Fig. 7. Growth of Saudi electricity utility generating capacity and total peak loads in Saudi Arabia. Solid lines (1976-2007) are MOWE statistics; dashed lines (2008-2023) are projections.

Energy Efficiency Initiatives for Saudi Arabia on Supply and Demand Sides


Despite the large annual increases in electricity consumption there is currently limited interest in the subject of energy efficiency among consumers from any sector, and little awareness of the opportunities available to them or of the benefits of specific energy efficiency technologies and practices. The recent government decision to abolish electricity price subsidies may provide an impetus to change this into a culture of energy efficiency; however, for this to happen, consumers need to be energy aware and tariffs need to actually reflect the true costs of generation, transmission, and distribution.

6.2 Economic barriers

The Saudi Electric Company needs to raise at least SR 380 billion in investments for the period 2009-2017 (Saudi Electricity Company,2009) if it is to ensure security of supply and meet its capacity increase targets. Although there are proposals to open the electricity generating industry to private sector involvement, the high capital costs and low tariffs mean that it would not be an economically viable investment. This is especially the case in sparsely-populated rural areas where the low customer density profile means that the cost of generation and distribution to utility companies may be significantly higher than in urban areas where customer densities are much higher.

Saudi financial institutions have yet to make major investments in energy efficiency projects. Despite many projects offering 2-3 year payback periods, committing capital to investments in new energy technologies is still considered an adverse risk. A similar attitude is found in all electricity consumer sectors. Not only are they also reluctant to make investments in energy efficient technologies, but the direct and indirect medium- and long-term economic gains of energy efficiency are often overlooked in favour of the short-term capital-cost savings available with cheaper equipment and work practices.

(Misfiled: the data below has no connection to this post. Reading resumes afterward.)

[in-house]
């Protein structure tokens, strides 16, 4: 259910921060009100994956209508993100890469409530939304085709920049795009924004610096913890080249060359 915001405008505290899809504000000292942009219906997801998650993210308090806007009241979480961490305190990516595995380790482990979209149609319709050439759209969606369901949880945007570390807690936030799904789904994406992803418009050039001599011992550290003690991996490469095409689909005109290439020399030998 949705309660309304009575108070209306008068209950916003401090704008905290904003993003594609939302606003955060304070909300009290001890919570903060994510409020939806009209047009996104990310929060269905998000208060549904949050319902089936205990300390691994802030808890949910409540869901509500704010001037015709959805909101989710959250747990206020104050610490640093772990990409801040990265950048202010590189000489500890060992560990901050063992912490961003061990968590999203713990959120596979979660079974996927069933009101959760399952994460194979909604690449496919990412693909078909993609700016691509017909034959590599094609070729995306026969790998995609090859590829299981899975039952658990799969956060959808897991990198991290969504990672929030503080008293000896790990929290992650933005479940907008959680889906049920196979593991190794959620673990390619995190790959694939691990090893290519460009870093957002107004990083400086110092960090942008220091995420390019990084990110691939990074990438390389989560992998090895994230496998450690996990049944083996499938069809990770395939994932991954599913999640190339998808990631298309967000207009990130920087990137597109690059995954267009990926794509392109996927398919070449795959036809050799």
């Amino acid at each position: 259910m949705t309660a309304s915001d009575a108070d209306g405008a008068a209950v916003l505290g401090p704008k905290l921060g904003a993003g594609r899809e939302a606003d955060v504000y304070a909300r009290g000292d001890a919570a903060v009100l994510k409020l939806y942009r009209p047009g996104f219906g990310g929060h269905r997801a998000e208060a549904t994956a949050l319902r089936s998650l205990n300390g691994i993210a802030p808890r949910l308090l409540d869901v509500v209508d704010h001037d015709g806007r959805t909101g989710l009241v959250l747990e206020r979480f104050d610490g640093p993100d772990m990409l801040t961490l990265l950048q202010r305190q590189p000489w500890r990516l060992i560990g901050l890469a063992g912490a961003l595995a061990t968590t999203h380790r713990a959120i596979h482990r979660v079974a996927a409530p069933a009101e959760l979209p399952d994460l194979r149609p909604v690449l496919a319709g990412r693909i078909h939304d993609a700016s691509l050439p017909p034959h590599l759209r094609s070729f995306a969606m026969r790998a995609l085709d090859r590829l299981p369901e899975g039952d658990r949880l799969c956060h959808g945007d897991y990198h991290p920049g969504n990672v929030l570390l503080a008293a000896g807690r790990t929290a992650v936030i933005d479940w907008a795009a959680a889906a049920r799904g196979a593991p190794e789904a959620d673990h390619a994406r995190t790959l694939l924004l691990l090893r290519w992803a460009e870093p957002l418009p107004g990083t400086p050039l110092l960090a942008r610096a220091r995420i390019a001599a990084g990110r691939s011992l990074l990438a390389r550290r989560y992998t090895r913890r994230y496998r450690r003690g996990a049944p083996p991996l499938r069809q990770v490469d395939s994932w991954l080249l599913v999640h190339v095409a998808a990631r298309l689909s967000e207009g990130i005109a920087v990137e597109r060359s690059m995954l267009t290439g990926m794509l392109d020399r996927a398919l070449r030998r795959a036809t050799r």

Although the Government recently decided to abolish electricity price subsidies, costs to consumers have risen, and environmental costs are still not internalised in energy tariffs. To make sustainable reductions in energy use, consumers must see clear financial benefits: Subsidized energy prices mean consumers have little incentive to save energy. Even assuming that consumers had accurate information about the benefits of energy efficiency measures, had a range of energy-efficient appliances from which to choose, and had the financial means to purchase them, there would still be little economic reason for them to do so because electricity tariffs are lower than the expected avoided costs of electricity. In addition, despite import duties on electrical goods, the market is flooded with cheap imported products.

6.3 Technical barriers

Perhaps the biggest problem facing the energy supply sector is the large seasonal variation in electricity consumption. In the hot summer season, there is increasing energy demand for air conditioning, especially by the residential and commercial sectors. Figure 8 shows a chart of the daily variation in peak load and the daily temperature profile measured in Riyadh on 09 September 2006. Peak load follows temperature throughout the day, with minimum demand and minimum temperatures in the early morning and maximum demand and maximum temperatures in the early afternoon. Peak load power is provided by gas turbines; they have the advantages of fast start-up times and can quickly respond to changes

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in demand, but have the disadvantage of being relatively inefficient. An additional disadvantage is that during peak hours, when demand is at a maximum, ambient temperatures are also at a maximum, which can degrade turbine efficiencies by up to 20%.

Another problem is the low reserve available generation margin. In Figure 7, the generating capacity of the electric utilities from 1976 to 2007 is shown along with the total peak load. Each increase in generation capacity is met by an increase in consumption. In 2002, generating capacity increased by 9.6%, but the following year, 2003, saw consumption increase by 9.8%. In 1996, 2001, and every